Poland is not the first destination which comes to mind when thinking about travel destinations to visit. As a Polish girl, I had always avoided traveling in Poland myself. The weather is not very good for most of the year and there are no turquoise waters. Simply put, Poland wasn’t an attractive destination for me, nor for many other travelers. Yet, after many years of living and traveling abroad, I decided to rediscover Poland. Summer is the best time to travel in Poland; however late spring can also offer amazing weather, just depends on the year.
Poland has an extensive railway network, which makes traveling around the country easier. However, your other option is to travel by bus (you can find cheap tickets if you book in advance at FlixBus, which serves local and European routes). It’s definitely cheaper to travel in Poland than other countries, and don’t worry, Polish people are highly educated and more people can speak English now than ever before. Also buying train tickets should not be a problem, at the station, there are machines where you can buy tickets, with the information given in English and other languages.
From Warsaw, you can travel anywhere you want, but in this post, I will focus on the Pomerania – province in the north of Poland. Most people who are headed to Poland will most likely arrive into Warsaw, which is a good place to begin your trip, and the sights here should definitely not be skipped. The main attractions in Warsaw include the historical Old Town with the castle, the Palace of Culture and Science or the Palace on the Isle (free entrance of Thursday).
If you are vegan that’s not a problem, as Warsaw is the third world vegan-friendly capital in the world. Polish food is not vegan-friendly, but for those non-vegans out there, I really encourage you to try some polish dishes, especially Pierogi or Placki Ziemniaczane (they are not vegan but vegetarian though). But for now, let’s move away from Warsaw towards the upper part of Poland.
I picked Leba for it’s broad, long white sand beaches, which is something many people wouldn’t expect to see in Poland. In fact, many Polish don’t know about Leba’s beaches either. The only drawback is the fact that the water (the Baltic Sea) is not that attractive in color, and is definitely not the beautiful turquoise of other countries. I honestly wouldn’t do more there than maybe some windsurfing but even for that, you will be better off in Rewa or Kuznica.
Leba has beautiful moving sand dunes, which are easily accessible by bike and you will find yourself cycling 10km through the National Forest. The entrance fee is just 6pln (1.5 euro) and you can rent a bike for the whole day for 20pln (around 4.5 euro). You can also reach the sand dunes by car (although there is a high parking fee and you still have to walk a few kilometers), malaxer (which is similar to a golf cart, but can fit a higher number of people inside, it costs around 20pln one way) or lastly the most challenging option which is by walking.
I would recommend visiting in the early morning or late in the afternoon, especially in summer, as it can be very hot and there is no shade. There is a great beach for walking through sand dunes and it’s emptier than other parts of Leba beach. Food and accommodation are readily available and will be really cheap in comparison to other parts of Europe.
From Leba we took the train to Gdynia. As it was peak season, accommodation prices reached high levels so we found one room on Airbnb. Surprisingly we found a vegetarian restaurant just next to our place. It served vegetarian “Bar Mleczny”. Bar Mleczny is a really popular diner in Communism, where you can eat Polish food fast for really cheap prices. But as polish food is not meat friendly, this particular place would serve only vegetarian meals without meat.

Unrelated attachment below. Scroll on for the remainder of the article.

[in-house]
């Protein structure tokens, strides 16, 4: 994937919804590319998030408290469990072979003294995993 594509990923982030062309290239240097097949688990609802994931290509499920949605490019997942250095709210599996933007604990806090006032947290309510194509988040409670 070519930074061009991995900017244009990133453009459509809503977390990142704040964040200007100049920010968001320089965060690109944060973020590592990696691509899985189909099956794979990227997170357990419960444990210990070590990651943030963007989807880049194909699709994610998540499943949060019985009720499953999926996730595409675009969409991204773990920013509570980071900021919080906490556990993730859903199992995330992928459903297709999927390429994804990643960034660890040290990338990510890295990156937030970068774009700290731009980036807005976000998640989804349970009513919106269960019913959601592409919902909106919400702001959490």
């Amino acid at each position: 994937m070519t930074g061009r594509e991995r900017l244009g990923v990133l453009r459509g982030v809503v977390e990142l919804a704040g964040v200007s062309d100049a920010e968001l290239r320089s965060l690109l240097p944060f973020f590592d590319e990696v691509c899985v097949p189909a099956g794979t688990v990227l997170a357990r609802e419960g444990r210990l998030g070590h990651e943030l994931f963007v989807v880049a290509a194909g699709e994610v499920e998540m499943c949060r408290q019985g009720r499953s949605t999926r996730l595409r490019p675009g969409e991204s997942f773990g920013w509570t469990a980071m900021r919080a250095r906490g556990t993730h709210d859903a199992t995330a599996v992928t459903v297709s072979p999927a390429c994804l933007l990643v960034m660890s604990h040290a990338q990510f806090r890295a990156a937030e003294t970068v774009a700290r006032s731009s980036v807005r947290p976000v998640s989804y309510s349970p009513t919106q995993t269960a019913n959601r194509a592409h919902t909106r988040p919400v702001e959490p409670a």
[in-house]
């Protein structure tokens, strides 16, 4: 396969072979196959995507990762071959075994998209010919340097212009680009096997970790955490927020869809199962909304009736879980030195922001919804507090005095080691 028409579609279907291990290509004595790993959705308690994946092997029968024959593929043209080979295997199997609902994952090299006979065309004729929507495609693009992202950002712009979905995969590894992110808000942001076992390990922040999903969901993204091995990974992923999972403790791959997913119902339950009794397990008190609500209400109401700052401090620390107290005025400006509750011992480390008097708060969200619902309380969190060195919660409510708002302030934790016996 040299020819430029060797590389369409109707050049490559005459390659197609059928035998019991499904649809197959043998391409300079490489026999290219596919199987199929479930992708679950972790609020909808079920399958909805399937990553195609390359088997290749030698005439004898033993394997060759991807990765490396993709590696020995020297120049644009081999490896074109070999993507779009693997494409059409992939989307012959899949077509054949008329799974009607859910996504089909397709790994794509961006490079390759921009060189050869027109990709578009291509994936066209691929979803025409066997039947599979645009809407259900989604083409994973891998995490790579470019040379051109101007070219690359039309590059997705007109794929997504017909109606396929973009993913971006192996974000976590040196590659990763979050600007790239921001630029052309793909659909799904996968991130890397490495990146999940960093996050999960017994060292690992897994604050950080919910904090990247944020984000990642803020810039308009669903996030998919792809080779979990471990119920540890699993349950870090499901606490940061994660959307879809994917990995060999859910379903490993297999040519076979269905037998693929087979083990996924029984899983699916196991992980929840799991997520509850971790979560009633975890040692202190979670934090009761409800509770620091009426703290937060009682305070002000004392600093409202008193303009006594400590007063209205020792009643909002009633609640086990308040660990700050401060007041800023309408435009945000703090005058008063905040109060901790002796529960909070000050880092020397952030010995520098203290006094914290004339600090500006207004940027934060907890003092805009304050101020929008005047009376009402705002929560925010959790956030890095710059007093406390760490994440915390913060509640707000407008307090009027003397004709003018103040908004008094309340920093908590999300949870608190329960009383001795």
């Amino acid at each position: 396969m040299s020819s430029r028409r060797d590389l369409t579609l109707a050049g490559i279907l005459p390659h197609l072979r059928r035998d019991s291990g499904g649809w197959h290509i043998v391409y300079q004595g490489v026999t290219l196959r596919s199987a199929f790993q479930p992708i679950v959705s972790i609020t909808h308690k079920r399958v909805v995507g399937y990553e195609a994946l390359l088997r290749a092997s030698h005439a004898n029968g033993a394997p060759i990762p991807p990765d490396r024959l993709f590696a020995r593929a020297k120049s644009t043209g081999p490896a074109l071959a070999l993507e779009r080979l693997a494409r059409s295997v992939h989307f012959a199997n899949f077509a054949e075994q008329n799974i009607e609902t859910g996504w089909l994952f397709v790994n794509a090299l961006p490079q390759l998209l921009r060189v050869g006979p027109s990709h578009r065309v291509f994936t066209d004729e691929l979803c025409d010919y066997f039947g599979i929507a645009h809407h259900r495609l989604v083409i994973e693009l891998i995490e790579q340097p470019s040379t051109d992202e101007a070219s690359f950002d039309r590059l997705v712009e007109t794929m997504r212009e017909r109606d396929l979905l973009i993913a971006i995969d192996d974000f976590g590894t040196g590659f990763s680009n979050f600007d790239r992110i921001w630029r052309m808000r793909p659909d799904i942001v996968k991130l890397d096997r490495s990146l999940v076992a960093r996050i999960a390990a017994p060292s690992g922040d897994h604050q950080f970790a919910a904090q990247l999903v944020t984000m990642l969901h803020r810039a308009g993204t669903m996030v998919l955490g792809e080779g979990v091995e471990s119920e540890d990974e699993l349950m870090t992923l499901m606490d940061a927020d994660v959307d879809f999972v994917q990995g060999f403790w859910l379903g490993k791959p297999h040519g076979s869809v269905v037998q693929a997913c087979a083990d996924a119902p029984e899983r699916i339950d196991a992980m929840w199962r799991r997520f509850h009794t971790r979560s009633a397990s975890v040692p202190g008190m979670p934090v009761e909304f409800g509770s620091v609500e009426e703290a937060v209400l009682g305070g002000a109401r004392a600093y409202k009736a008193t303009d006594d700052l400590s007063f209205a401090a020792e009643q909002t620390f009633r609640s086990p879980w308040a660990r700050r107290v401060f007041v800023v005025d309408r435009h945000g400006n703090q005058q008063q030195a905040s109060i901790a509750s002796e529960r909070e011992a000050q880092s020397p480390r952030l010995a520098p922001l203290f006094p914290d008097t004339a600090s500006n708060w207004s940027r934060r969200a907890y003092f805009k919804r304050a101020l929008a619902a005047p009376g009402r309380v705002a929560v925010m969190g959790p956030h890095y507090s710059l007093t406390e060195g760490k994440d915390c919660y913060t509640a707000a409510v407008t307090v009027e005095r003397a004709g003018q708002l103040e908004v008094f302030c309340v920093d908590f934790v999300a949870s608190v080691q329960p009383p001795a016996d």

From Gdynia, we went by fast speed train to Sopot, which took around 20 minutes. We then went to visit the famous Boardwalk, which is actually one of the longest in Europe. Unfortunately, to get the pleasure of walking across the boardwalk, you need to pay an entrance fee (only in summer). I would recommend waiting until sunset, as it can be really beautiful and dress up warm, as in the evenings can get chilly. The beach in Sopot is not nice at all and I would say even dirty, after time in the beach in Leba, Sopot beach was a big disappointment.
The next day we packed our stuff and went to the train station to take the public bus to Rewa, which has seagull sandbar. I may be Polish, but I only got to know about this place recently and decided I needed to go. We found accommodation there. The weather was not good at all, I thought I was going to be blown away by the strong winds but it was a haven for the kite surfers.
We decided to leave as the weather wasn’t getting any better. We went to Gdansk, left our luggage at the train station in lockers (around 14pln – 3euro/24h) and went to explore the old town of Gdansk. Mariacka street, Long Market, and St. Mary’s church is the most famous places to see as well as the Old Town. If you like jewelry get yourself some cute handmade jewelry made with amber, which Gdansk is famous for.
We finished our trip in six days, it was super intense but fulfilling, with beautiful weather which is always tricky in Poland. I hope you will also have an amazing time in my country. I have to tell you I discovered these places recently and was so happy to see Poland from a different point of view. So when in Poland see less old towns and more beaches!
We hope that this article has inspired you to visit Poland. If you have any questions about the destination please leave these in the comments below.
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We Are Travel Girls Contributor Nina Gohar of Cosmopolitanqa.com
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So much in 14 days!!! You sure got a good deal with OAT.